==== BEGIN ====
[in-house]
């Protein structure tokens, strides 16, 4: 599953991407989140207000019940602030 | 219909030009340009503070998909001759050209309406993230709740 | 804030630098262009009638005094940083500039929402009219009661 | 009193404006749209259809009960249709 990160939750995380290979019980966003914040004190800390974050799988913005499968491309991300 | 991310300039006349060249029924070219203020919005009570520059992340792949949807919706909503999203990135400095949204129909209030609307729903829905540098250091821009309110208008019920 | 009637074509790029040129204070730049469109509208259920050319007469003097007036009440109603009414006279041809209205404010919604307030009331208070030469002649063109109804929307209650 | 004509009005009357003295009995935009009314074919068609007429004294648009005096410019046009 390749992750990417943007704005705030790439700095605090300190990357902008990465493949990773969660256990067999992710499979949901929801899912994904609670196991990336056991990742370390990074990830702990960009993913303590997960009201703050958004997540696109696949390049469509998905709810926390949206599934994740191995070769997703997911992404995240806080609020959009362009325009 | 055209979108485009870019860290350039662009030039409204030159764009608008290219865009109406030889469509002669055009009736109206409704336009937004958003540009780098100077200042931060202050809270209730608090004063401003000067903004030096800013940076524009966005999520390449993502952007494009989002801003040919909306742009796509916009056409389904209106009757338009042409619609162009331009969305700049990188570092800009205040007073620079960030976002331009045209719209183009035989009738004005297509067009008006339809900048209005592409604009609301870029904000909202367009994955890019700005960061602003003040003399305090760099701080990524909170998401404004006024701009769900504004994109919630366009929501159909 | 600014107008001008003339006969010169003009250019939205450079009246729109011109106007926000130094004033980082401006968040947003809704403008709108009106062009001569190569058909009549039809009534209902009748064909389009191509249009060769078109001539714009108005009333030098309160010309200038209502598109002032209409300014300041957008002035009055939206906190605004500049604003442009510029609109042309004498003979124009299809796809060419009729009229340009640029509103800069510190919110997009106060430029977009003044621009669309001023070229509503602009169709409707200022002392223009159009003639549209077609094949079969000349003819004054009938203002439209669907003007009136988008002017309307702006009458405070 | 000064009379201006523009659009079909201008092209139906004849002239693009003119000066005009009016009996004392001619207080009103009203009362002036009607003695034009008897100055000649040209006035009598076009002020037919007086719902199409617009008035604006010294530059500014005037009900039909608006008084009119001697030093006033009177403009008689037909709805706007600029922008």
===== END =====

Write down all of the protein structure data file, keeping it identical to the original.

[in-house]
């Protein structure tokens, strides 16, 4: 599953991407989140207000019940602030 | 219909030009340009503070998909001759050209309406993230709740 | 804030630098262009009638005094940083500039929402009219009661 | 009193404006749209259809009960249709 990160939750995380290979019980966003914040004190800390974050799988913005499968491309991300 | 991310300039006349060249029924070219203020919005009570520059992340792949949807919706909503999203990135400095949204129909209030609307729903829905540098250091821009309110208008019920 | 009637074509790029040129204070730049469109509208259920050319007469003097007036009440109603009414006279041809209205404010919604307030009331208070030469002649063109109804929307209650 | 004509009005009357003295009995935009009314074919068609007429004294648009005096410019046009 390749992750990417943007704005705030790439700095605090300190990357902008990465493949990773969660256990067999992710499979949901929801899912994904609670196991990336056991990742370390990074990830702990960009993913303590997960009201703050958004997540696109696949390049469509998905709810926390949206599934994740191995070769997703997911992404995240806080609020959009362009325009 | 055209979108485009870019860290350039662009030039409204030159764009608008290219865009109406030889469509002669055009009736109206409704336009937004958003540009780098100077200042931060202050809270209730608090004063401003000067903004030096800013940076524009966005999520390449993502952007494009989002801003040919909306742009796509916009056409389904209106009757338009042409619609162009331009969305700049990188570092800009205040007073620079960030976002331009045209719209183009035989009738004005297509067009008006339809900048209005592409604009609301870029904000909202367009994955890019700005960061602003003040003399305090760099701080990524909170998401404004006024701009769900504004994109919630366009929501159909 | 600014107008001008003339006969010169003009250019939205450079009246729109011109106007926000130094004033980082401006968040947003809704403008709108009106062009001569190569058909009549039809009534209902009748064909389009191509249009060769078109001539714009108005009333030098309160010309200038209502598109002032209409300014300041957008002035009055939206906190605004500049604003442009510029609109042309004498003979124009299809796809060419009729009229340009640029509103800069510190919110997009106060430029977009003044621009669309001023070229509503602009169709409707200022002392223009159009003639549209077609094949079969000349003819004054009938203002439209669907003007009136988008002017309307702006009458405070 | 000064009379201006523009659009079909201008092209139906004849002239693009003119000066005009009016009996004392001619207080009103009203009362002036009607003695034009008897100055000649040209006035009598076009002020037919007086719902199409617009008035604006010294530059500014005037009900039909608006008084009119001697030093006033009177403009008689037909709805706007600029922008």